Bicycles - a little history
As far back as 1490, one of Leonardo Da Vinci's students made rough drafts of a bicycle, but with no hard-surface roads, bicycles were not practical until the 1800s.
In 1817, a walking machine with no pedals was invented. This was patented in 1818 and one had to use his feet to push it. In 1865, pedals were applied to the front wheel. This was known as the "boneshaker," and it was made entirely of wood. In 1870, the first all-metal high-wheeled machine appeared. They had their heyday in the decade of the 1880s and cost an average worker six month's pay. The term "taking a header" came into being when these machines would hit a stone or rut in the road and throw the rider over the top of the handlebars on his head.
Bicycling was so popular in the 1880s and 1890s that cyclists formed the League of American Wheelman, now called the League of American Bicyclists. This group lobbied for better roads, literally paving the road for the automobile.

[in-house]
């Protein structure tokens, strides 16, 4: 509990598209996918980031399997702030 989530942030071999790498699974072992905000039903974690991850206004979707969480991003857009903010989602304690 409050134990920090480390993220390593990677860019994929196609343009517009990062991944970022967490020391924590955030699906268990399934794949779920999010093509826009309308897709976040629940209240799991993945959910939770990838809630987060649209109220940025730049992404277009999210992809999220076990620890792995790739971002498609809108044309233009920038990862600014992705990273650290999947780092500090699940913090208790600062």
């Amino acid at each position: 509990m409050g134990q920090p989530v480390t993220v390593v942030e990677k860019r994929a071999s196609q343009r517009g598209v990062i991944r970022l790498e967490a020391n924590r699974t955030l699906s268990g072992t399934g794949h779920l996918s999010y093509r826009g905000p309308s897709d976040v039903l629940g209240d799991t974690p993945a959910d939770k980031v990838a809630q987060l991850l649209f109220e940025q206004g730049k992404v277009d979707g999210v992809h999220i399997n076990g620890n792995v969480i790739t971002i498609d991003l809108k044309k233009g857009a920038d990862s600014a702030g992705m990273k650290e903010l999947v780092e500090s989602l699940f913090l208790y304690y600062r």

Before I started school, I learned how to ride a bike at Don Clark's house at what is now 107 E. Mary Street. I do not remember whose bike it was, but I remember using the wooden steps to get on and ride around in a circle and back to the steps. It's a great feeling the first time you realize you are riding without someone's help.
Lansing streets were not easy to ride on as they were covered with black cinders. The best riding was on Kansas Avenue or the highway. It was much safer on the highway then, as there was little traffic.
One day when I was 12 years old and doing circles in front of the grade school, I made the mistake of leaning too far with the pedal down and falling right in front of Dr. Moore's car. I got a tongue lashing from him like you would not believe.
Now, 71 years later, I still ride in circles and figure 8's in my own driveway, which is only 200 feet from where I first learned to ride. I try to ride a little each day. It is great fun and good exercise.
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